Lots of exciting stuff going on at YA Guy today. For starters, I’ve created a new website! It’s really, really new--as in “started building it this morning” new--so it’s not full of bells and whistles just yet. But never fear, I’ll be putting up new content on a regular basis. So check it out, post a comment, and let me know what you think!
Also today, for my recurring Wednesday review feature, I bring you the novel Taken, Erin Bowman’s YA sci-fi debut. And what a debut it is!
In the town of Claysoot, there are no adult males, because all boys disappear in a bright beam of light on their eighteenth birthday. This disappearance, which the townspeople call “The Heist,” is a complete mystery--because once you’re Heisted, you’re gone for good. The story begins as seventeen-year-old Gray Weathersby awaits the Heist of his older brother Blaine. Once Blaine is gone, further unexplained events lead Gray to climb the Wall surrounding Claysoot in search of answers. No one’s ever come back from climbing the Wall. But maybe Gray will be different....
Well, of course he’ll be different, or there’d be no story. I’m not going to give anything else away, but suffice it to say he makes it over the Wall and discovers a lot of really cool stuff.
Taken is impressive in a number of ways. The writing is crisp and clean, as in this description of a crow feasting on a deer’s carcass: “The bird is a filthy thing: slick black feathers, a beak of oiled bone.” The characters are well rendered, and the pacing is fast (maybe even a bit too fast; Gray’s impulsiveness sometimes seemed excessive). The imagined world is intriguing and suitably original. At first I feared it bore too close a resemblance to the Holy Grail of YA, The Hunger Games--the Heist seemed reminiscent of the Reaping, while the narrator, Gray, is a hot-headed hunter who favors the bow and whose relationship with a sibling is central to the plot--but Bowman takes the story in new and surprising directions. The revelation of the mystery behind the Heist wasn’t quite as awesome as I’d hoped it would be, but it was awesome enough. Especially for a debut, Taken is good stuff.
But I hear the purists in the audience crying: “Wait a minute, this is YA Guy. Bowman isn’t a guy! How could she possibly write a GUY book?” Let’s think this through.
First, Bowman is undeniably not a guy. Find her author photo online, and I think you’ll agree with me.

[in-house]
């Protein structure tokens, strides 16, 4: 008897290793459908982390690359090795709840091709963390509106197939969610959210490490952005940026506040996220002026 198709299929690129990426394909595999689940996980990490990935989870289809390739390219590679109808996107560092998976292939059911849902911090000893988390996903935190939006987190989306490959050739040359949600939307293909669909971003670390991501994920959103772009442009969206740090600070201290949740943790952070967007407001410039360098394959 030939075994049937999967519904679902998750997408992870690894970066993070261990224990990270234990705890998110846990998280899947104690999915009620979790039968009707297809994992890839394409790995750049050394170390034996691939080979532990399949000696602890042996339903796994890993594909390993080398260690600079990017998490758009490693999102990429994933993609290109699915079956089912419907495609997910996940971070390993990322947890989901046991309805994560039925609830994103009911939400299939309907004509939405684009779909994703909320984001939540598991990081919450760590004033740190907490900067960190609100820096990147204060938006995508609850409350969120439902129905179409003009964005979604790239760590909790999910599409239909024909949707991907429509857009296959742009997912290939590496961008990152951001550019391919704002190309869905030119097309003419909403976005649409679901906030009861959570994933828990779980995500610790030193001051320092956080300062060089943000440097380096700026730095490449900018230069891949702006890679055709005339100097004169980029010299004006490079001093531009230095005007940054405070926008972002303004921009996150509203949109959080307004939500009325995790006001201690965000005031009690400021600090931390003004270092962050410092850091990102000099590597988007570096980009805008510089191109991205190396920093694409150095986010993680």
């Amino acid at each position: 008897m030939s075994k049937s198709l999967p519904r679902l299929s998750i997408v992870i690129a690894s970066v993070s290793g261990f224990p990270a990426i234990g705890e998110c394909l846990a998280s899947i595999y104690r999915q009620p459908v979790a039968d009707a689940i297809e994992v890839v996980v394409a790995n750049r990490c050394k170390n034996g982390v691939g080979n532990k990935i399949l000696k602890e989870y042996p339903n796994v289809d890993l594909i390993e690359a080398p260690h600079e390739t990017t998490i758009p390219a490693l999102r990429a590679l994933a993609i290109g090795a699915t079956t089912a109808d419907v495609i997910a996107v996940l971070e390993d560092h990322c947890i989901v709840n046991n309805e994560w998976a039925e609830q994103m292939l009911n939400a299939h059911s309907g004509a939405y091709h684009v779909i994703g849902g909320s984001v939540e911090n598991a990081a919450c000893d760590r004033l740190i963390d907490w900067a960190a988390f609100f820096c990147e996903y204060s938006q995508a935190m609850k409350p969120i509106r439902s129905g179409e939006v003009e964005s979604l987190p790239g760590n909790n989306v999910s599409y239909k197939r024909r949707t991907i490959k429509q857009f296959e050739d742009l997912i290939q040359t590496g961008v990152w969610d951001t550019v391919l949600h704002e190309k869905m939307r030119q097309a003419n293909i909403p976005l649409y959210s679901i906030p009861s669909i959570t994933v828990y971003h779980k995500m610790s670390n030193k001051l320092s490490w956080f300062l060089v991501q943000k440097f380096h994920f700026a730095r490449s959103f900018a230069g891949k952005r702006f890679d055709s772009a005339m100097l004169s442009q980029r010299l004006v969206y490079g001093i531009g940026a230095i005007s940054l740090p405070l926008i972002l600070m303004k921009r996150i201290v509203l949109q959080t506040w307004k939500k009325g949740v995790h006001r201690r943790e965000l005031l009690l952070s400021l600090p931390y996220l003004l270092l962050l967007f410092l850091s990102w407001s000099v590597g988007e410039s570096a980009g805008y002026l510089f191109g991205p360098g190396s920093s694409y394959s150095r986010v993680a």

But that’s irrelevant, as I’ve said before. No sexual discrimination on this site, folks. I review books that I think guys (as well as non-guys) might like to read, and the gender of the author just doesn’t enter into the equation.
The narrator of Taken is a guy. In itself, that’s also irrelevant; guys can certainly read and enjoy books with female protagonists. But in the case of Taken, I was particularly impressed by Bowman’s ability to write from a male perspective. The voice of the teenage boy Gray felt very authentic to me--and having been a teenage boy, I’m something of an authority on the subject. Gray is strong-willed and temperamental, but he’s not some caricature of a guy, all full of raging hormones and sports clichés. He’s a regular guy, and I liked him (and Taken) for that.
And finally, Taken isn’t simply told by a guy; the major conflict of the novel revolves around guys. With boys being Heisted at the young age of eighteen, Claysoot society has had to force young males into an unnatural and abbreviated adulthood: they become fathers a year or two before they become non-persons. As a father myself, one thing that really resonated with me about this book was how irrelevant men are to Claysoot: they never really get to know their children, to raise them, to participate in the economic or political or religious life of the community. They’re breeders, essentially, whose job is done once they’ve helped perpetuate the species. Whether this was Bowman’s commentary on absentee fatherhood or a way to dramatize the twisted effects of sexual segregation, it rang true to me.
Some YA novels, like Gennifer Albin’s Crewel, imagine future worlds where women are reduced to irrelevance. Taken imagines a world where the same thing happens to men. And in both cases, it’s a nightmare.